Thursday, August 1, 2019
A few weeks ago, in a move that was a surprise to some, and an inevitable outcome to others, New York State Education Commissioner, MaryEllen Elia, resigned after 4 years in the position. Commissioner Elia will officially leave the job on August 31. Executive Deputy Commissioner, Beth Berlin, will serve as Acting Commissioner effective September 1.
It is fair to say that Commissioner Elia inherited a public education system that relied way too much on high stakes testing and was plagued by the flawed roll out of a common core curriculum that has been found to be developmentally inappropriate for many of our children. However, rather than address these issues, Commissioner Elia did many things to enflame the sources of discontent, doubling down on the importance of state tests and doing little to oversee meaningful reforms to state curriculum standards and practices.
Commissioner Elia's departure has been celebrated by many pro-education groups including the New York State Allies for Public Education (NYSAPE) - a strong promoter of the rights of parents to opt their children out of state tests.
In a press release, Executive Director and Co-founder of NYSAPE, Lisa Rudley wrote, "Under Commissioner Elia's direction, our children and schools continued to endure abusive, excessive testing, developmentally inappropriate state standards and data privacy breaches. At every turn, Elia circumvented the Board of Regents and failed to steer public education policies in the right direction."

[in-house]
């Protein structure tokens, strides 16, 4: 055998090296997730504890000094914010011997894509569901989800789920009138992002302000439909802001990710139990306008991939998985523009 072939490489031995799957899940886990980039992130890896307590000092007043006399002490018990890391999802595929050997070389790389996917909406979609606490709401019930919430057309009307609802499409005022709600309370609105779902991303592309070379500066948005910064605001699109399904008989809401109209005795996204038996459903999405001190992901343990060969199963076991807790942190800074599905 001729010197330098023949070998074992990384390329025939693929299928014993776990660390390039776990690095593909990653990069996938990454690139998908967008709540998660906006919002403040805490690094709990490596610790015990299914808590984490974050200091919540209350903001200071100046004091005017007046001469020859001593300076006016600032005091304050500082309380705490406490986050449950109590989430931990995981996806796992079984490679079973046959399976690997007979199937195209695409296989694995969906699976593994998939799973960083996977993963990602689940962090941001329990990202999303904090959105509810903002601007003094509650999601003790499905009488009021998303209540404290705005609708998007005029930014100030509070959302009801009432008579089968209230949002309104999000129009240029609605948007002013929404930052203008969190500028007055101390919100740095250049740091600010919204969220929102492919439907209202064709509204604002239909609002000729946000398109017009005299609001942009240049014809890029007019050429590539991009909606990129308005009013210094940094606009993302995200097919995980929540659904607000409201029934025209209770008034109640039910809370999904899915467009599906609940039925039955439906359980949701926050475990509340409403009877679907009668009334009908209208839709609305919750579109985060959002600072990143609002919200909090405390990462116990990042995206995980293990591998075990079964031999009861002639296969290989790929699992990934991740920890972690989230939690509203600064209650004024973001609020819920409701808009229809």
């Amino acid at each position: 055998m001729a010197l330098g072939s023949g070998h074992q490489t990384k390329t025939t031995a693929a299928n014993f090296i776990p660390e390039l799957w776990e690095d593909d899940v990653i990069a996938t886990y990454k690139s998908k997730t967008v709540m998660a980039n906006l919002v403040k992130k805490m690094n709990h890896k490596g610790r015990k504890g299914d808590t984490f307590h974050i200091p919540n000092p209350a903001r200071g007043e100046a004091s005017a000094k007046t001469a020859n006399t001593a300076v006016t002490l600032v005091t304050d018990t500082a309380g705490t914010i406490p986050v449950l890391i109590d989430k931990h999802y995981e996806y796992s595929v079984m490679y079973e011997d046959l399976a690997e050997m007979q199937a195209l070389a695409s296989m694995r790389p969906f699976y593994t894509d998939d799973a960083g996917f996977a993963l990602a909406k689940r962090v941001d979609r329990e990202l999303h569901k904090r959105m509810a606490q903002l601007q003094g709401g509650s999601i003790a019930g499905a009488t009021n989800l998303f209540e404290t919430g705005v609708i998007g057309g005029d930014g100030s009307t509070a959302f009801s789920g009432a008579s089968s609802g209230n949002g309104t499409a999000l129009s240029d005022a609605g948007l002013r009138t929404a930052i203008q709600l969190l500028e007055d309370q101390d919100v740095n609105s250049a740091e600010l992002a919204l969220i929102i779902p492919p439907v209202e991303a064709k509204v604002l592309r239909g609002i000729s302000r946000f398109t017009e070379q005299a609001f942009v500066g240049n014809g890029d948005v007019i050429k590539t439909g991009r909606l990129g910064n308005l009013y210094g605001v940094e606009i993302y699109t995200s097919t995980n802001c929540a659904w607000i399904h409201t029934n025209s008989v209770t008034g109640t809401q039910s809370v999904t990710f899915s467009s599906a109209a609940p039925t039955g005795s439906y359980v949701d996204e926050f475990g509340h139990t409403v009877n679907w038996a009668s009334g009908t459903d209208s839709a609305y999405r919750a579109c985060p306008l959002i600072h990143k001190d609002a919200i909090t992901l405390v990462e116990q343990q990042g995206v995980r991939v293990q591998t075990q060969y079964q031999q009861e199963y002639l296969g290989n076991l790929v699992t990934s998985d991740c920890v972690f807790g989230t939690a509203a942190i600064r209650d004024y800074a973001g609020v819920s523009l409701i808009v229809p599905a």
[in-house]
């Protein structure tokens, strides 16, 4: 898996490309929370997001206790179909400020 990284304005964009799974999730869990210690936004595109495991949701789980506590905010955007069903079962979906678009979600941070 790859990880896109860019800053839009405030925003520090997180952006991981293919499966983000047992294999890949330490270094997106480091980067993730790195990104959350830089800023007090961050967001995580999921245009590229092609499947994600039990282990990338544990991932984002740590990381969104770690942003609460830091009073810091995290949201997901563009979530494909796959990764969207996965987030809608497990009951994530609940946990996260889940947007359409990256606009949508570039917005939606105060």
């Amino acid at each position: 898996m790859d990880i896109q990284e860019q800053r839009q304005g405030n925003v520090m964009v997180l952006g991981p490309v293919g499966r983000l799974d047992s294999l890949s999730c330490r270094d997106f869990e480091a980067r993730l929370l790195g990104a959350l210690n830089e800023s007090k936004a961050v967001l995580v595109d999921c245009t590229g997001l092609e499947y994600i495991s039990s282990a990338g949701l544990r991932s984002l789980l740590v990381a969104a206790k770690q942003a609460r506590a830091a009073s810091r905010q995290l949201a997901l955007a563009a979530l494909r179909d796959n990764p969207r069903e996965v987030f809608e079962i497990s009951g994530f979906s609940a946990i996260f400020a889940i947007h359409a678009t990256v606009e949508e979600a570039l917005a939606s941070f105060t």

Elia's resignation came after a rather tumultuous spring for the state education department under her leadership. At the end of March, Governor Cuomo signed a bill that no longer made it mandatory that school districts use the state tests in teacher evaluations. On April 2, the state ELA exams were marred by a computer system meltdown that invalidated thousands of exams and caused widespread havoc. At the NYSUT Representative Assembly in early May, a vote was taken to give Commissioner Elia 6 months to address the concerns educators and parents have with the state tests and state education standards and curriculum. This vote postponed what was set to be a vote of No Confidence from NYSUT regarding Commissioner Elia's ability to continue to lead the state's education department.
All of these events, combined with the fact that parents in New York state continue to opt out their children in record numbers, made the handwriting on the wall clear for everyone to see. The fact of the matter is that, in the end, Commissioner Elia was Ineffective in addressing the challenges facing our state education system.
In a press release posted on their website, NYSUT issued the following statement, looking forward to better times and better results under new education department leadership:
"As Commissioner Elia's tenure comes to a close, we wish her well in her future endeavors. We look forward to engaging with the Board of Regents as the search for the next commissioner begins and ensuring that the voices of hundreds of thousands of educators across New York State are heard throughout the process. We look forward to working closely with the next commissioner to fix the broken state testing system for children in grades 3-8 and on our mission to cultivate the next generation of highly qualified, dedicated educators. Selecting a new commissioner with a deep background in public school classrooms will go a long way toward achieving these critical goals."